The reduction of a tracheal prominence by cartilage shaving, medically known as a chondrolaryngoplasty, is a procedure that is best known for its use in transgender male to female patients. In my experience it has been used equally for the traditional male who has an extremely large tracheal protrusion. But I have yet to see a cis-female who has requested this specific form of neck cartilage contouring.
In the January 2023 issue of the Annals Of Plastic Surgery an article was published on this topic entitled ‘A New Technique for Chondrolaryngoplasty in Patients Assigned Female at Birth.’ They describe a modification to the traditional open tracheal shave technique used in 34 patients over a five year period, most of whom were women. (as the article title implies) After the cartilage has been reduced, bilateral platysma muscle flaps are elevated and advanced up over the thyroid notch to further camouflage the thyroid prominence. There were no complications from the supplemental muscle flap technique and most patient were satisfied with their aesthetic outcomes. They did have four patients with scar issues but this issue seems unlikely to be related to the muscle flap procedure.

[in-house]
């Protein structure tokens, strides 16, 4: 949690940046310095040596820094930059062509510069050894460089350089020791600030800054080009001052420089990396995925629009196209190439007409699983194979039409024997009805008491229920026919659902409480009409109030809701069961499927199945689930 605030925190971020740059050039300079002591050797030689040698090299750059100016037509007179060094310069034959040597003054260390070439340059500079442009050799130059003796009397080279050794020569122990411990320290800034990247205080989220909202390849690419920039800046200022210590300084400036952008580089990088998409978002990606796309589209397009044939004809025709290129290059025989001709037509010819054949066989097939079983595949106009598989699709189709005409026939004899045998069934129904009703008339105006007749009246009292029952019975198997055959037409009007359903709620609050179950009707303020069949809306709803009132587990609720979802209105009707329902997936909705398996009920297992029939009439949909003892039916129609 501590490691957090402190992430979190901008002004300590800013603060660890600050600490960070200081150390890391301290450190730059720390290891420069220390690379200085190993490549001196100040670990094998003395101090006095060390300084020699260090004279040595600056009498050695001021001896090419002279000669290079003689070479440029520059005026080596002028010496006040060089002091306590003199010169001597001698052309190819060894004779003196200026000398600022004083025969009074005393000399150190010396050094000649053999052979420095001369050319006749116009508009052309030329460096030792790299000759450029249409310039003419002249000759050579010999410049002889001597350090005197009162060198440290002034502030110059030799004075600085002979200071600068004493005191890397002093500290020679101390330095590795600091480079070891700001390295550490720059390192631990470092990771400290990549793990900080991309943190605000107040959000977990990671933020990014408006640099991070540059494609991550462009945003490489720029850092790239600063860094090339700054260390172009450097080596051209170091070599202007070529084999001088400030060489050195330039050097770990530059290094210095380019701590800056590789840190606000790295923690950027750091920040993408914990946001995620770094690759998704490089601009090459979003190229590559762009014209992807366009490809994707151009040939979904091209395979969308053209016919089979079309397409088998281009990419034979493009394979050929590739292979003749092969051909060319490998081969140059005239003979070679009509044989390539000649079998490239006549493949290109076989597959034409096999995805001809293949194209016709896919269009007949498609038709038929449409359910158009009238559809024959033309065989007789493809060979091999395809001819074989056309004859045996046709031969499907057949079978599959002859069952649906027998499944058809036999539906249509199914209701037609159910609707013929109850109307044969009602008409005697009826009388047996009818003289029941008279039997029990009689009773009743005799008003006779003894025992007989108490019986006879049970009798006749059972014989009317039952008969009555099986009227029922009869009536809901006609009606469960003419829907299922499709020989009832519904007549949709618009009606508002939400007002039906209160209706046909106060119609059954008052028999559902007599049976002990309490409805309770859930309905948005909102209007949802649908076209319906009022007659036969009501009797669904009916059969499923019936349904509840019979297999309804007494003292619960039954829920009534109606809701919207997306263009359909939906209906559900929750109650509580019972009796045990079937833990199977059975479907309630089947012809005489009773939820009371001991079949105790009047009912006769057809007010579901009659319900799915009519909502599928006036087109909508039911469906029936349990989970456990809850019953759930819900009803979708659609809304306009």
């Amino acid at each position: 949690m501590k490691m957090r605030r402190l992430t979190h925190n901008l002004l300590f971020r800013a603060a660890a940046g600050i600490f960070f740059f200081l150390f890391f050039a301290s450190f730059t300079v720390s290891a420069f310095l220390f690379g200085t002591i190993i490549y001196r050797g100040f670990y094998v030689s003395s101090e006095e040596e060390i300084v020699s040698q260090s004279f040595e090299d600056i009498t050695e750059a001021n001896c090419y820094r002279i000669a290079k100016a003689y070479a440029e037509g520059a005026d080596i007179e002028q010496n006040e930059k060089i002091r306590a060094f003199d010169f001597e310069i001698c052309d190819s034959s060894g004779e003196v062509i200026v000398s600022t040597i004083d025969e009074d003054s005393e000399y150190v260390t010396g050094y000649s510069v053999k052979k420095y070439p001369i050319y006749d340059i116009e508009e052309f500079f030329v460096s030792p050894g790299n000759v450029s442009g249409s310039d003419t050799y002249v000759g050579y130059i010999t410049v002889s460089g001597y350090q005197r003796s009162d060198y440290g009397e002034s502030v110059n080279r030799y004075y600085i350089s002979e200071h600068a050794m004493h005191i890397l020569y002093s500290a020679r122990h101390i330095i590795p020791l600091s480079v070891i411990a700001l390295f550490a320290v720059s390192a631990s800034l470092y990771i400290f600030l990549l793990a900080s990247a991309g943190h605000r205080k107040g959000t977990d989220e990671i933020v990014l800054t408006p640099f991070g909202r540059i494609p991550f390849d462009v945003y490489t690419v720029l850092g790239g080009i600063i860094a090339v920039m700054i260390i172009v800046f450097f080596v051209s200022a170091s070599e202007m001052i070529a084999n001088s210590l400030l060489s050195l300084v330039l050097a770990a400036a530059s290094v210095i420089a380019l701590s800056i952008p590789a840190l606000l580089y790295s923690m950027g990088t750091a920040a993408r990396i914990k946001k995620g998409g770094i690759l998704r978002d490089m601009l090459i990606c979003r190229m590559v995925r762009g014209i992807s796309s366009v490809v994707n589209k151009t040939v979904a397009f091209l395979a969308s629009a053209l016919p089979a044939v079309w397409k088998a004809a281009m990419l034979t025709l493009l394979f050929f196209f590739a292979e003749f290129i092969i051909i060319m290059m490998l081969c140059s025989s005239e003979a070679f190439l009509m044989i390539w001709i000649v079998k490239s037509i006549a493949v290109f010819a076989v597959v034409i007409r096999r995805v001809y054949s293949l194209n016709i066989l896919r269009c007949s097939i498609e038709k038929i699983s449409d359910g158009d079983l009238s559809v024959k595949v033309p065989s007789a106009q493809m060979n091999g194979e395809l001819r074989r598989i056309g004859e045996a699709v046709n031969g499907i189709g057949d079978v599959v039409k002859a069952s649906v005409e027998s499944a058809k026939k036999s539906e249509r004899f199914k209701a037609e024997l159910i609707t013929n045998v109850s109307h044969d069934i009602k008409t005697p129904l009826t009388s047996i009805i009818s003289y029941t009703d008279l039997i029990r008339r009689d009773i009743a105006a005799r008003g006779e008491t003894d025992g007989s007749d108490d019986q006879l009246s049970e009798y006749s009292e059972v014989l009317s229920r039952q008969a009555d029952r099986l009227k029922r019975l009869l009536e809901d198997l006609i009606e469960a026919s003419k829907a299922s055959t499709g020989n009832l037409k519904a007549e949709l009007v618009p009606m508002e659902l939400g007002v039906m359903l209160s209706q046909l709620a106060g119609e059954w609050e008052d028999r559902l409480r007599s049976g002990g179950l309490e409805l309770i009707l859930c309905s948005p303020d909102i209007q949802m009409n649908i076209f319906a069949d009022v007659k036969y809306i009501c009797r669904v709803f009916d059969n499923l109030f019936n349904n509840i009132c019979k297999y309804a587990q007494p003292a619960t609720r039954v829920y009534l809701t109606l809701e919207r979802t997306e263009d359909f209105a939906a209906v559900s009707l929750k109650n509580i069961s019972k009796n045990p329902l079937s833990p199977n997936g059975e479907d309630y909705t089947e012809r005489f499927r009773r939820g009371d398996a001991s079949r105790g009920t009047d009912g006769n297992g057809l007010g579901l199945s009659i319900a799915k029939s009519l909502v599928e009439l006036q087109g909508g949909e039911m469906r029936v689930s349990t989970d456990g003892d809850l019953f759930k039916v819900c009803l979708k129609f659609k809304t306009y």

This is a camouflage technique that is an interesting concept as it elevates the neck in the supratracheal area. This is useful as not all tracheal prominences can be reduced so that they are completely flat. By increasing the neck contour above the trachea it helps reduce whatever prominence exists below it.
It is not precisely clear from the article as to why this camouflage technique would be most useful in cis-females compared to other tracheal prominence patients. Perhaps because females have less strong prominences and that limits how much of the tracheal prominence can be safely reduced. Adding some bulk over and above the cartilage reduction assures a completely smooth neck contour in profile.
Dr. Barry Eppley
World-Renowned Plastic Surgeon